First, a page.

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Nobody's perfect, and taking drastic measures won't get you any closer

 

In a country that promotes physical perfection to the umpteenth degree, we Americans strive for that acme of fitness, whether for purely aesthetic reasons or truly for our health, sometimes to the extreme. Nutrition, diets, exercise programs, health equipment; all of it is big business in the United States today. Medicinenet.com reports that Americans spend an estimated $42 billion annually on weight-loss foods, products and services. That’s a lot of Atkins’ Bars and Slim Fast.

There is absolutely nothing wrong with trying to lose weight or maintaining a healthy lifestyle. In fact, it’s a commendable goal. But where the line gets a little fuzzy is the ridiculousness of trying to do so through off-the-wall cosmetic procedures, which sometimes put us at risk for potential health problems, and even death, in our quest for the perfect body.

One such example comes from an article in usatoday.com, the headline of which reads “‘Black Madam’ arrested in bad buttocks injections.” Of course, that piqued my curiosity, and I had to read on. It seemed there was a woman in Philadelphia who called herself the “Black Madam” and was performing illegal buttocks-enhancement injections, a strictly mobile unit of service because she was trying to elude authorities. She would host these “pumping parties” at different locations, usually a hotel or private residence, where she would inject a substance she described as silicone into the client’s buttocks. When the procedure was completed, she would cover the wound with glue and the article didn’t specify if it was of the medical variety. Hmm, sounds very professional. According to the article, she was arrested and arraigned last week and is currently being held on $10 million bail as a “person of interest” in the death of a 20-year-old London woman who received injections last year at a hotel near Philadelphia International Airport.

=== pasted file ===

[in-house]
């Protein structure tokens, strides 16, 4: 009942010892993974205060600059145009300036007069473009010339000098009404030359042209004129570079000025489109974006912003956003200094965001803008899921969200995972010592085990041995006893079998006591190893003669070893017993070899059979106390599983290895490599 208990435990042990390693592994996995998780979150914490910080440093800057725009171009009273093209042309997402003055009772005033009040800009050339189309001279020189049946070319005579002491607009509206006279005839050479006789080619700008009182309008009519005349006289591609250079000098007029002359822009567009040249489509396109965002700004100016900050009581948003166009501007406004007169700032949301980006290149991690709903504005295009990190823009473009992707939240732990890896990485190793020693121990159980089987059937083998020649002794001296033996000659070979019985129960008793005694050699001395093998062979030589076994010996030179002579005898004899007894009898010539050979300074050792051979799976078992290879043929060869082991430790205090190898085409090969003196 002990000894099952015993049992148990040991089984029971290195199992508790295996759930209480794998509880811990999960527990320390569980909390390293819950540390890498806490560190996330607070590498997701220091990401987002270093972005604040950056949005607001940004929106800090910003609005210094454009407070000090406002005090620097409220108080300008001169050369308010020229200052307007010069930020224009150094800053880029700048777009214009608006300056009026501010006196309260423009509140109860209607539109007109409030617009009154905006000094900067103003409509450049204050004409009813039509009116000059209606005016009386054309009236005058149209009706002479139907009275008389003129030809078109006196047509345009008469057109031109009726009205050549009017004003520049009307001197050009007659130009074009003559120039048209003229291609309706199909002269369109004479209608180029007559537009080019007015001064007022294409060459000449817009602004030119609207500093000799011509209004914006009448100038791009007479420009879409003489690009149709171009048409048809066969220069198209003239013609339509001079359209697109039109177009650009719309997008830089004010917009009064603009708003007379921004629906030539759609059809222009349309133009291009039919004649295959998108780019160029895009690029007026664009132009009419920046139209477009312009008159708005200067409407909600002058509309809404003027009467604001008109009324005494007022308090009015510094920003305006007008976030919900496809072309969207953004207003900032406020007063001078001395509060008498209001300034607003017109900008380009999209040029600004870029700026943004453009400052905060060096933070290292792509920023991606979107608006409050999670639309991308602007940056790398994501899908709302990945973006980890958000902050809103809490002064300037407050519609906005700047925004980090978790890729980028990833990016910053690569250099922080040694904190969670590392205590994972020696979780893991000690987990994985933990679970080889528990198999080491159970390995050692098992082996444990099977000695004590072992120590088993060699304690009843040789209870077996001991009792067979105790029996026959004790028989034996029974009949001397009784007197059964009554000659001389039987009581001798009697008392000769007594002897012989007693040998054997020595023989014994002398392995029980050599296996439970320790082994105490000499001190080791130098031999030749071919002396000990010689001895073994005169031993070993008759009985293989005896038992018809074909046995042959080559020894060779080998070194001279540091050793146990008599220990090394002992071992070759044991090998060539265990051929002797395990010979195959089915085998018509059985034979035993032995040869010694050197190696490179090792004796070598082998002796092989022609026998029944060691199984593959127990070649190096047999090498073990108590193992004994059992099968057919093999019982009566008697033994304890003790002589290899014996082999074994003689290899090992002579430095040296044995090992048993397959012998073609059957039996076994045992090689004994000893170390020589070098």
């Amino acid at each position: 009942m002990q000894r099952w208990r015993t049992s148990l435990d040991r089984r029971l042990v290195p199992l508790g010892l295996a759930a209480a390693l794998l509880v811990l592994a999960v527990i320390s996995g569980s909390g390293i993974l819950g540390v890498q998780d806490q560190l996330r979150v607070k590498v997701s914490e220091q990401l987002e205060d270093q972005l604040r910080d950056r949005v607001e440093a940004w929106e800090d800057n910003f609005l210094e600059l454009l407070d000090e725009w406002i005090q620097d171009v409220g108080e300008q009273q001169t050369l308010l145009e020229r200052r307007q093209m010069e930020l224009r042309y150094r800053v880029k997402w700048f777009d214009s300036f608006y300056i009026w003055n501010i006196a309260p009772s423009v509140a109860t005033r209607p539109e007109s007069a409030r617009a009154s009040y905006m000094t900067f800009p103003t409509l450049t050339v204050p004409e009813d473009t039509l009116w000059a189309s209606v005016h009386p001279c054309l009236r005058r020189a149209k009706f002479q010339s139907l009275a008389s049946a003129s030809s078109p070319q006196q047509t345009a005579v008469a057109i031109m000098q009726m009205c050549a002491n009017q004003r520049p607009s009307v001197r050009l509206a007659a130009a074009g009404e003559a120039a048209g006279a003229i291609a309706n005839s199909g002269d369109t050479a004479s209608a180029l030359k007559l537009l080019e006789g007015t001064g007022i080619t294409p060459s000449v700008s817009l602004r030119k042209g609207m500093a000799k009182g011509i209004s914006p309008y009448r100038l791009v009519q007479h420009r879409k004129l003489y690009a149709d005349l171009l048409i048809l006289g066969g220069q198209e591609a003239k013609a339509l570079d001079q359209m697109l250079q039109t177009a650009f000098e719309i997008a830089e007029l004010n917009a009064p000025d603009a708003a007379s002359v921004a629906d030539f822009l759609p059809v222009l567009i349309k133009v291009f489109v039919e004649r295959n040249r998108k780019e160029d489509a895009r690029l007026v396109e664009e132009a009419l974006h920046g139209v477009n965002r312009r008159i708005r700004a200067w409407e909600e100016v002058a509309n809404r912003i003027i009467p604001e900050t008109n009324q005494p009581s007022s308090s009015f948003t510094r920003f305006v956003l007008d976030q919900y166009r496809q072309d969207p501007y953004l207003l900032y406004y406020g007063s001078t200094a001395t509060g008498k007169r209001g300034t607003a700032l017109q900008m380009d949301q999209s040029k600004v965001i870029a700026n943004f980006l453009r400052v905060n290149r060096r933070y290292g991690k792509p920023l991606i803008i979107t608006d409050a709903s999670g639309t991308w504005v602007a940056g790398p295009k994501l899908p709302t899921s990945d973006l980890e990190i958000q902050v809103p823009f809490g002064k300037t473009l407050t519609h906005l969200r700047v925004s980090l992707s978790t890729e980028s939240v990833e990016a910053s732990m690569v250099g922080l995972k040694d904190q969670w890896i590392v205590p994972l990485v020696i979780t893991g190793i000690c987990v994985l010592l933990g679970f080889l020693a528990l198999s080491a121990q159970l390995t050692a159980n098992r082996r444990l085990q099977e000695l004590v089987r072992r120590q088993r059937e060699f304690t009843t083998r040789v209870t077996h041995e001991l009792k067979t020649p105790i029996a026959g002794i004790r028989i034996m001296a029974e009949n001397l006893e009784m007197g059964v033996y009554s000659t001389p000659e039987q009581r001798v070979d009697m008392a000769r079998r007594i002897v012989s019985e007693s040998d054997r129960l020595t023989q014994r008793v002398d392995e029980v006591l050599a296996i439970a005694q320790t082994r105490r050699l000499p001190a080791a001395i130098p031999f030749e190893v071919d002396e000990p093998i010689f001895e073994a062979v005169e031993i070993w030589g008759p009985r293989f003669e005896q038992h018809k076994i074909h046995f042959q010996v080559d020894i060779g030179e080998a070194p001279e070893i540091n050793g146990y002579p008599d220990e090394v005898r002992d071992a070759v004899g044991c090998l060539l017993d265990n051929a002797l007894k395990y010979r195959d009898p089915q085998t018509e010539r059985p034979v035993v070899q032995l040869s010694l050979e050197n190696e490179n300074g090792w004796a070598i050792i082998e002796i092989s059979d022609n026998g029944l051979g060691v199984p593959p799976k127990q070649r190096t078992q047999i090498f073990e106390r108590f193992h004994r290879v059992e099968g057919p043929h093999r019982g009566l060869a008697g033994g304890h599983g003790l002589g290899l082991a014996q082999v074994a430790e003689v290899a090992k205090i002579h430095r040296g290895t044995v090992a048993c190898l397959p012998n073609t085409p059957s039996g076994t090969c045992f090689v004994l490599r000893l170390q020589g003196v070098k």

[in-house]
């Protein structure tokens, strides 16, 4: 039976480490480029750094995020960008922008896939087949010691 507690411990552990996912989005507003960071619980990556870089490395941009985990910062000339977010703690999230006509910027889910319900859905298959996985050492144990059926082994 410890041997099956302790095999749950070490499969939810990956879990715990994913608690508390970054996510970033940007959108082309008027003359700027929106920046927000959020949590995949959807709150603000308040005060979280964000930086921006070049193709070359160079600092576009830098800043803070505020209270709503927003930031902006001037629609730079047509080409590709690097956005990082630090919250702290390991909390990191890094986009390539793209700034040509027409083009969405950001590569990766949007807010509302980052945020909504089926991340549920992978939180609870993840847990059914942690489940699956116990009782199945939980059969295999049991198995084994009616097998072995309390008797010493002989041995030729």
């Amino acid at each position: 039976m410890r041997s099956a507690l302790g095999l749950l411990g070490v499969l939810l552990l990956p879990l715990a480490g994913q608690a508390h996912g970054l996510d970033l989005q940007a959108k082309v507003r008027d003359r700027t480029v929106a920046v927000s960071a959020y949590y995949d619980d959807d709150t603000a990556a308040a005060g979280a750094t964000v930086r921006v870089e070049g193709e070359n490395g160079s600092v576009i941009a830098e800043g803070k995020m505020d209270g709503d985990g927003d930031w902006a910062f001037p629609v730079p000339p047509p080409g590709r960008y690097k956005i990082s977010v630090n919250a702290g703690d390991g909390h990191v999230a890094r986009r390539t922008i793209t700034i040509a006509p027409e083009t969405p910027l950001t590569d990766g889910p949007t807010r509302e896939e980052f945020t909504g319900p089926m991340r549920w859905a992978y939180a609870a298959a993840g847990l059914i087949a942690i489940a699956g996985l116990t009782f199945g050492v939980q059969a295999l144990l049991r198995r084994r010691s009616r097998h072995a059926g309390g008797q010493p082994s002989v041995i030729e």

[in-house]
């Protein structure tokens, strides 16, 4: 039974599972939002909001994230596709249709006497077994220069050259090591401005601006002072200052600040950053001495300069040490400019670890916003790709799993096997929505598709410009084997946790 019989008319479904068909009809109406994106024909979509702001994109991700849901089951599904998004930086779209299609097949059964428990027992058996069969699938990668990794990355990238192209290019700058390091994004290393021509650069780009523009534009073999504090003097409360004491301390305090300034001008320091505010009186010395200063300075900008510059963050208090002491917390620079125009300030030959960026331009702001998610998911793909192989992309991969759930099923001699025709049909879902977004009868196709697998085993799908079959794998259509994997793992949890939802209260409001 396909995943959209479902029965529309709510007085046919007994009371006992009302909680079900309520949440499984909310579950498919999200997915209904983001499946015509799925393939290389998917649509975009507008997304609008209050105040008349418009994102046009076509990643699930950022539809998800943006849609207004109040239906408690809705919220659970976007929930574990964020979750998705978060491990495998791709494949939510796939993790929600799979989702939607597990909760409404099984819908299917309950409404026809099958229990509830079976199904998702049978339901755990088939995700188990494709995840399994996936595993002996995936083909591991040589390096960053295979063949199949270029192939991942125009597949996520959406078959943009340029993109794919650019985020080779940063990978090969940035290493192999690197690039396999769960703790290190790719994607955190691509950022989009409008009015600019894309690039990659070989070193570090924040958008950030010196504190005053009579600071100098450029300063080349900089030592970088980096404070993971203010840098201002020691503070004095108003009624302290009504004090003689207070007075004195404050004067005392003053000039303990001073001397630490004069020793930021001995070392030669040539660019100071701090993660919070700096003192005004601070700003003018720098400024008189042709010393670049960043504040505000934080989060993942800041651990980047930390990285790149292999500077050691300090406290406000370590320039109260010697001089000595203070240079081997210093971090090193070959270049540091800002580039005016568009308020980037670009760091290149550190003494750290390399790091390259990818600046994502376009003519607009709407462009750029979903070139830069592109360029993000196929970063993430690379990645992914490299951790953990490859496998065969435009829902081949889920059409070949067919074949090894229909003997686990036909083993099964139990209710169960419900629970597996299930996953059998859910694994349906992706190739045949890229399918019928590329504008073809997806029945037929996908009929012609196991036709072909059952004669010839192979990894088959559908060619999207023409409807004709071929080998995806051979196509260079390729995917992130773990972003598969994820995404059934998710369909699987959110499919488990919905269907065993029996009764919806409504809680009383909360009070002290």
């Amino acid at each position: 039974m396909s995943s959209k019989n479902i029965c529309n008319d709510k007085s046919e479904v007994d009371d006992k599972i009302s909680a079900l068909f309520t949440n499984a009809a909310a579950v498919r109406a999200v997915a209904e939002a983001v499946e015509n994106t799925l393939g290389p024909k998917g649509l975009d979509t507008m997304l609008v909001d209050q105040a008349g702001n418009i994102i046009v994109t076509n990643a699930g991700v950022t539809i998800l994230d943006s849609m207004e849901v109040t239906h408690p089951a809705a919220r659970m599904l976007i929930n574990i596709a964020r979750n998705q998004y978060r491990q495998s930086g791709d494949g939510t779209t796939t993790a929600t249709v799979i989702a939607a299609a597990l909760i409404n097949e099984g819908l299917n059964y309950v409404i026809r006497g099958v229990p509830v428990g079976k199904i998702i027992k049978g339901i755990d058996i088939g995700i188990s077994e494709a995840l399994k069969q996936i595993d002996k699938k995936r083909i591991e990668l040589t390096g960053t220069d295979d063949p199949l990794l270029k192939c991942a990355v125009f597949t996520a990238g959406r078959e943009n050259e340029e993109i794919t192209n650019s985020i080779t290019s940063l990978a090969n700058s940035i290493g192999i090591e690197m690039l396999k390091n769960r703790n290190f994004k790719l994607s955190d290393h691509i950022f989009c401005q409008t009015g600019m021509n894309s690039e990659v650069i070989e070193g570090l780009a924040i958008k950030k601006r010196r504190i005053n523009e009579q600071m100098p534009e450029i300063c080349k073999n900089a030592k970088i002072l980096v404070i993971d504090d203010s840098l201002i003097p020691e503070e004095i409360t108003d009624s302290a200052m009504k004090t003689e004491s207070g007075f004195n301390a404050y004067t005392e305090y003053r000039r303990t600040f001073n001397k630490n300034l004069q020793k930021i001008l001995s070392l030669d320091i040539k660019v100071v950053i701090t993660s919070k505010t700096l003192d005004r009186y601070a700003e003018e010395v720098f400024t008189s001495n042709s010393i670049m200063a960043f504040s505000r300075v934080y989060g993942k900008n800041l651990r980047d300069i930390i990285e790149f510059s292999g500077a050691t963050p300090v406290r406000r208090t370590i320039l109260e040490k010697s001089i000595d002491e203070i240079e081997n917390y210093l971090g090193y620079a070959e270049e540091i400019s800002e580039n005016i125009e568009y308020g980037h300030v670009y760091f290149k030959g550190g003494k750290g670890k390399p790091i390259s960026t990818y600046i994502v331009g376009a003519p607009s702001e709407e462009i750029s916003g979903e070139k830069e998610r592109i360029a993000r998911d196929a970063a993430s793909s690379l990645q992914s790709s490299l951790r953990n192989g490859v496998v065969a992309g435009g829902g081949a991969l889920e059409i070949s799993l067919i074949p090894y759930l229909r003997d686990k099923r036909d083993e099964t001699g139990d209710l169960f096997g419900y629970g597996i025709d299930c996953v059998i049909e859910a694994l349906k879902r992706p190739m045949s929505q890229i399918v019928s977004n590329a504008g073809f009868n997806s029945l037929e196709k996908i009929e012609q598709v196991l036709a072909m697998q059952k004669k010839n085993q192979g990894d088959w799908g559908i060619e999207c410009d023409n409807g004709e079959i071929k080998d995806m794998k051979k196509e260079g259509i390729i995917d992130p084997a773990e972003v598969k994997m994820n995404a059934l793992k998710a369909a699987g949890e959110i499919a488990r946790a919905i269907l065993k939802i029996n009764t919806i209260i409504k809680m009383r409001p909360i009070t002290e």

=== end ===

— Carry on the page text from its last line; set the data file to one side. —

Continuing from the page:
Having perfect buttocks is right up there with pouty lips on my Richter scale of important physical attributes to maintain or acquire. I mean, it just ain’t happening. There’s this little term called gravity that has to be remembered when I turn around and peer over my shoulder in front of a mirror. And believe me when I say there is no one, not even Dr. Palmer himself, plastic surgeon of the stars (and I don’t mean of the stellar variety), who is going to stick a needle in my derriere with an unknown substance simply “described” as silicone.

Admitting there is no way to hang on to a tight, shapely buttocks for your entire lifetime is the first step toward aging gracefully. Of course, if you’re like me and never had them in the first place, it’s not a big issue. But for some people, cosmetic enhancement ranks right up there with apple pie. But that’s another surgery. 

If people are determined to have these procedures done, I hope they go to a reputable doctor, even if they can’t afford a Dr. Palmer, and always remember one important fact: hotel rooms and Elmer’s are never conducive to successful surgeries.

 

Angela Rogalski is a print journalism senior who lives in Abbeville. Follow her on Twitter @abbeangel.